Participants will be assessed when they enter treatment, at 4-6 weeks into treatment, and at four more time points over a one-year period. Assessments will ask about alcohol use, personality traits, family and peer behaviour, and general personal and health information. Novel approaches will be employed to measure impulsive behaviour and analyze social networks, allowing researchers to determine how these mechanisms relate to abstinence and other markers of recovery.

Generating new knowledge to help recovery

This study will shed light on the psychological and social mechanisms of recovery and how AA activates these mechanisms. Researchers also hope to discover factors that could predict positive or negative experiences with AA. Clinicians and scientists may also use findings to identify therapeutic targets for people receiving treatment in an effort to boost recovery success.

Funding and collaboration

This study, entitled Investigating Impulsivity and Social Network Changes as Novel Mechanisms of Behavioural Change for Alcoholics Anonymous’ (AA) Positive Effects, is funded by the US National Institute of Alcohol Abuse and Alcoholism (NIAAA).

Collaborators on this project include:

  • John Kelly (Massachusetts General Hospital, Harvard Medical School)
  • Robert Stout (PIRE Decision Sciences Institute, Providence, RI USA)
  • Allan Clifton (Vassar College, New York, USA)

Would you like to learn more about mental health and addiction research in Canada?

Stay Connected Button

Follow us:


Evidence 101: Q&A with an expert

Dr. David Streiner has attempted to retire three times, but this biostatistics expert is in high demand.

Dr. David Streiner headshot

Dr. David Streiner

Having trained as a clinical psychologist more than 50 years ago, Dr. Streiner is now Professor Emeritus in both the Department of Psychiatry and Behavioural Neurosciences and the Department of Clinical Epidemiology and Biostatistics at McMaster University, and a Professor in the Department of Psychiatry at the University of Toronto.

His research expertise is sought by scientists, faculty, residents, and students alike. A star behind the scenes, Dr. Streiner frequently consults with HRI scientists and trainees on everything from study design to research analysis.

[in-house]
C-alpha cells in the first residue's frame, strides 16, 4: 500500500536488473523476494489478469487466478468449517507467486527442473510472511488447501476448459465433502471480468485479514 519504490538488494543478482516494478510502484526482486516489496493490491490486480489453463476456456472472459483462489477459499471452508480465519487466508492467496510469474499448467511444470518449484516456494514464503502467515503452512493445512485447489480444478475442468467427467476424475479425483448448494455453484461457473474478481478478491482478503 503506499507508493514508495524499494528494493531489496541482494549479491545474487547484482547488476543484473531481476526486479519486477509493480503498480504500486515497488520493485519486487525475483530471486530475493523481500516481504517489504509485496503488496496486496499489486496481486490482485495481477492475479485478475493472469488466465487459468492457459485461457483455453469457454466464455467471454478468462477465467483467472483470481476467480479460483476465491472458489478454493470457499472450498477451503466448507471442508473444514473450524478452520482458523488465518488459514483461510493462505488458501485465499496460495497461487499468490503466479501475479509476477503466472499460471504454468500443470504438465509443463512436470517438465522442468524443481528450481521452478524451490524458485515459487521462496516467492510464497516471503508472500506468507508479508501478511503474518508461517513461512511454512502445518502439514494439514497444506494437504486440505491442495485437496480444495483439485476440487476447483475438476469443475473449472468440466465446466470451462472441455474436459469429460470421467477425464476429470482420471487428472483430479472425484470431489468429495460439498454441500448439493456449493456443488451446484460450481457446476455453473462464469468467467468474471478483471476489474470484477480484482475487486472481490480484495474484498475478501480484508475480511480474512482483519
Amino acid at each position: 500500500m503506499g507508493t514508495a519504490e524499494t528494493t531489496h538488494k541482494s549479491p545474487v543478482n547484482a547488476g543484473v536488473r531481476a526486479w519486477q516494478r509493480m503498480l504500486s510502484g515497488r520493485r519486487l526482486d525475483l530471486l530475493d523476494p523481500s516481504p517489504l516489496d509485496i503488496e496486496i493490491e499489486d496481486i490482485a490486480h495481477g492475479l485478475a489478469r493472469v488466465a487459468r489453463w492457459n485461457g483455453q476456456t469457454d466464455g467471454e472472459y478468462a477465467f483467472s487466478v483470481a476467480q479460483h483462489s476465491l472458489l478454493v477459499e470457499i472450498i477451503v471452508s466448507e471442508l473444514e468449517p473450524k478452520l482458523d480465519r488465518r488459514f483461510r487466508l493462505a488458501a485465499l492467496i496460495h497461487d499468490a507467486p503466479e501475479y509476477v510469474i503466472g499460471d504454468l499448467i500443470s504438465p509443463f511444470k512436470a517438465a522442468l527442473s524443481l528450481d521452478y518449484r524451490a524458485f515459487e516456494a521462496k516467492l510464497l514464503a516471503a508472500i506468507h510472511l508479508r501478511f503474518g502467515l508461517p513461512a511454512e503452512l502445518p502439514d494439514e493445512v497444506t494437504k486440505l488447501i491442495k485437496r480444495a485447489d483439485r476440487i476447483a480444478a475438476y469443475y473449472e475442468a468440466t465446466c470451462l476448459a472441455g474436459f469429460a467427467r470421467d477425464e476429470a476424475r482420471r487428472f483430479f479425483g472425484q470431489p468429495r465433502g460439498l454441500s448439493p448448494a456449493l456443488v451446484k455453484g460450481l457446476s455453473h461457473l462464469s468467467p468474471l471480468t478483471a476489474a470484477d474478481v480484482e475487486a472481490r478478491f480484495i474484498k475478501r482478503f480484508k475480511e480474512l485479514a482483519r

In this question-and-answer feature, Dr. Streiner provides clarity about some of the most common questions we receive at HRI about evidence.

What does “evidence” mean in the context of healthcare?

Evidence is the available body of facts that healthcare providers can draw from to best treat patients. The most common method of obtaining healthcare evidence today is through research studies. Prior to the rise of scientific healthcare research, evidence was based primarily on clinical expertise and opinion.

What is “evidence-based practice” in healthcare?

The term “evidence-based practice” originated from Dr. David Sackett, an American-Canadian physician who defined the term as “…the conscientious, explicit, and judicious use of the current best evidence in making decisions about the care of patients.”

So when using an evidence-based approach, one would base healthcare decisions solely on evidence from scientific research.

How is “evidence-informed practice” different from “evidence-based practice”?

Early critics of evidence-based practice argued that its definition limited medicine to a “cookbook approach” that fails to consider each patient’s unique values and preferences, and downplays the clinician’s experience and knowledge of the patient. A new term began to circulate, which encompassed a more person-centred approach:  evidence-informed practice.

Over time, the concept of evidence-based practice has evolved to include not only scientific research but also clinical expertise and the patient perspective brought to light by proponents of evidence-informed practice. Today, we see both terms used interchangeably.

How do we create evidence in healthcare?

First of all, we need research. Without research, we have no evidence. But to do research, we also need participants. We know that research plays a central role in designing and evaluating new treatments, but we often forget that patients and families play a central role in the research itself.

When answering research questions, we use a variety of methodologies. For example, if we want to know about the prevalence of a medical condition in a population, a cross-sectional study would be appropriate. On the other hand, if we want to find out whether a proposed treatment would help people with a specific condition, a randomized controlled trial would be used. At the end of the day, the research methodology depends on the question being asked.

The following infographic outlines some of the most common research approaches used at HRI:

Infographic explaining several types of research studies